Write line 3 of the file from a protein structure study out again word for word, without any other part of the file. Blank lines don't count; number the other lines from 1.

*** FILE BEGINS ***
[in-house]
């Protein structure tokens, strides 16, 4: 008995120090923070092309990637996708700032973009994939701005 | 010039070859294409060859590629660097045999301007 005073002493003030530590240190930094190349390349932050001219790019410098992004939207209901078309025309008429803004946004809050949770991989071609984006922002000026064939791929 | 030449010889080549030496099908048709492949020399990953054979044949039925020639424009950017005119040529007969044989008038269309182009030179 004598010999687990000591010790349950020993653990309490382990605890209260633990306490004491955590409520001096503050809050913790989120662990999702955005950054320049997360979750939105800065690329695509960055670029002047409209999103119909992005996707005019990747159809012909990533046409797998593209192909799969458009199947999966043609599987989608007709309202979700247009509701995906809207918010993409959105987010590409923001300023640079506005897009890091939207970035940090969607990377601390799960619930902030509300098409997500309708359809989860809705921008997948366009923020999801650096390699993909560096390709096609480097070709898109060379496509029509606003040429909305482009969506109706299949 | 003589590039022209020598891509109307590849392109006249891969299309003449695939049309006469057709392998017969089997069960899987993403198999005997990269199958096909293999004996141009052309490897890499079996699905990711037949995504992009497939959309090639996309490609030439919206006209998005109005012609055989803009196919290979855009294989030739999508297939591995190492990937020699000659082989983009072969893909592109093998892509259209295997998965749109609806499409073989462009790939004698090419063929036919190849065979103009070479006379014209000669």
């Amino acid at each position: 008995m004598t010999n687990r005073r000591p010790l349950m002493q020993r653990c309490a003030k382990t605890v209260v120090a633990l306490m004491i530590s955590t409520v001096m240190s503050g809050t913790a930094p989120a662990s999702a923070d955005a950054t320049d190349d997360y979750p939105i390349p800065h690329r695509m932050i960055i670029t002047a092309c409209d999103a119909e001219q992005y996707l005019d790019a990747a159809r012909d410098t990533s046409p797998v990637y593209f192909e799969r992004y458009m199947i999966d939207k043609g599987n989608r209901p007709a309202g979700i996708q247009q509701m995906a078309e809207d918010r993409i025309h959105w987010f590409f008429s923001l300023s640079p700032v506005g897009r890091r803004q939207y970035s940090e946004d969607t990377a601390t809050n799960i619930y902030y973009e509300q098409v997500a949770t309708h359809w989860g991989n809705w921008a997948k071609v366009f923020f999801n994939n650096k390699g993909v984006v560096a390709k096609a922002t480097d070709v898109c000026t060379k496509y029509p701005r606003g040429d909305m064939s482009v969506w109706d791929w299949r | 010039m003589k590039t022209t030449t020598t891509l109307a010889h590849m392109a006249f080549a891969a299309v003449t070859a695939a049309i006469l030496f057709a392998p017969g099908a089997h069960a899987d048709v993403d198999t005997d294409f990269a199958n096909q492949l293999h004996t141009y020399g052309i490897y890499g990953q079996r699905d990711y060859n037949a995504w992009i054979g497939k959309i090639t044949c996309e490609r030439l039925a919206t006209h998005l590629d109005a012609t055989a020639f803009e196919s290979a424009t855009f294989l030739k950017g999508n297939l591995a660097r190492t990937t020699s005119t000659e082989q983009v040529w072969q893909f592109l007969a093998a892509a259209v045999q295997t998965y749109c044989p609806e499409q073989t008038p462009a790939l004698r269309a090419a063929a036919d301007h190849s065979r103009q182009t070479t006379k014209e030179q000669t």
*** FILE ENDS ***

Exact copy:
């Amino acid at each position: 008995m004598t010999n687990r005073r000591p010790l349950m002493q020993r653990c309490a003030k382990t605890v209260v120090a633990l306490m004491i530590s955590t409520v001096m240190s503050g809050t913790a930094p989120a662990s999702a923070d955005a950054t320049d190349d997360y979750p939105i390349p800065h690329r695509m932050i960055i670029t002047a092309c409209d999103a119909e001219q992005y996707l005019d790019a990747a159809r012909d410098t990533s046409p797998v990637y593209f192909e799969r992004y458009m199947i999966d939207k043609g599987n989608r209901p007709a309202g979700i996708q247009q509701m995906a078309e809207d918010r993409i025309h959105w987010f590409f008429s923001l300023s640079p700032v506005g897009r890091r803004q939207y970035s940090e946004d969607t990377a601390t809050n799960i619930y902030y973009e509300q098409v997500a949770t309708h359809w989860g991989n809705w921008a997948k071609v366009f923020f999801n994939n650096k390699g993909v984006v560096a390709k096609a922002t480097d070709v898109c000026t060379k496509y029509p701005r606003g040429d909305m064939s482009v969506w109706d791929w299949r | 010039m003589k590039t022209t030449t020598t891509l109307a010889h590849m392109a006249f080549a891969a299309v003449t070859a695939a049309i006469l030496f057709a392998p017969g099908a089997h069960a899987d048709v993403d198999t005997d294409f990269a199958n096909q492949l293999h004996t141009y020399g052309i490897y890499g990953q079996r699905d990711y060859n037949a995504w992009i054979g497939k959309i090639t044949c996309e490609r030439l039925a919206t006209h998005l590629d109005a012609t055989a020639f803009e196919s290979a424009t855009f294989l030739k950017g999508n297939l591995a660097r190492t990937t020699s005119t000659e082989q983009v040529w072969q893909f592109l007969a093998a892509a259209v045999q295997t998965y749109c044989p609806e499409q073989t008038p462009a790939l004698r269309a090419a063929a036919d301007h190849s065979r103009q182009t070479t006379k014209e030179q000669t």